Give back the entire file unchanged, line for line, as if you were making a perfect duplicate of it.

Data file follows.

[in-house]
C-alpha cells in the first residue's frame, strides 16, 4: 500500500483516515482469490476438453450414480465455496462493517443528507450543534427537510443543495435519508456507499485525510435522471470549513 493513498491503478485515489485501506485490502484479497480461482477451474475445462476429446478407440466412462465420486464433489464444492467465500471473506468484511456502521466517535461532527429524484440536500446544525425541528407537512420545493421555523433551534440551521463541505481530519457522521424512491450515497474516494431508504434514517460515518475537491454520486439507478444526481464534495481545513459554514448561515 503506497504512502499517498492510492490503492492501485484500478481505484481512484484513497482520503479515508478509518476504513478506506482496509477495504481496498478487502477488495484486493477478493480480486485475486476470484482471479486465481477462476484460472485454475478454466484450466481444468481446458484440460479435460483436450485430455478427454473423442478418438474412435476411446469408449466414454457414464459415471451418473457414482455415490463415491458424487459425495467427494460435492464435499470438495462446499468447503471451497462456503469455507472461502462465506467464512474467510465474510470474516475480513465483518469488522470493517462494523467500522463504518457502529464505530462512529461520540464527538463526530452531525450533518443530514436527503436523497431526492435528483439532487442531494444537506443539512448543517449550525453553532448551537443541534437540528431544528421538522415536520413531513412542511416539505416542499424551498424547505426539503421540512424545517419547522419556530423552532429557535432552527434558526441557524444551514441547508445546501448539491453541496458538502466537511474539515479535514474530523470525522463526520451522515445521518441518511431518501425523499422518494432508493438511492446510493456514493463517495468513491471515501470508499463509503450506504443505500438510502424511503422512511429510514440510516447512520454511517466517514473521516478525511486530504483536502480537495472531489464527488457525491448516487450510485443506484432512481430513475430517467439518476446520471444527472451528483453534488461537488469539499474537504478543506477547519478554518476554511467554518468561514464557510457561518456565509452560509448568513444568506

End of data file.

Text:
[in-house]
C-alpha cells in the first residue's frame, strides 16, 4: 500500500483516515482469490476438453450414480465455496462493517443528507450543534427537510443543495435519508456507499485525510435522471470549513 493513498491503478485515489485501506485490502484479497480461482477451474475445462476429446478407440466412462465420486464433489464444492467465500471473506468484511456502521466517535461532527429524484440536500446544525425541528407537512420545493421555523433551534440551521463541505481530519457522521424512491450515497474516494431508504434514517460515518475537491454520486439507478444526481464534495481545513459554514448561515 503506497504512502499517498492510492490503492492501485484500478481505484481512484484513497482520503479515508478509518476504513478506506482496509477495504481496498478487502477488495484486493477478493480480486485475486476470484482471479486465481477462476484460472485454475478454466484450466481444468481446458484440460479435460483436450485430455478427454473423442478418438474412435476411446469408449466414454457414464459415471451418473457414482455415490463415491458424487459425495467427494460435492464435499470438495462446499468447503471451497462456503469455507472461502462465506467464512474467510465474510470474516475480513465483518469488522470493517462494523467500522463504518457502529464505530462512529461520540464527538463526530452531525450533518443530514436527503436523497431526492435528483439532487442531494444537506443539512448543517449550525453553532448551537443541534437540528431544528421538522415536520413531513412542511416539505416542499424551498424547505426539503421540512424545517419547522419556530423552532429557535432552527434558526441557524444551514441547508445546501448539491453541496458538502466537511474539515479535514474530523470525522463526520451522515445521518441518511431518501425523499422518494432508493438511492446510493456514493463517495468513491471515501470508499463509503450506504443505500438510502424511503422512511429510514440510516447512520454511517466517514473521516478525511486530504483536502480537495472531489464527488457525491448516487450510485443506484432512481430513475430517467439518476446520471444527472451528483453534488461537488469539499474537504478543506477547519478554518476554511467554518468561514464557510457561518456565509452560509448568513444568506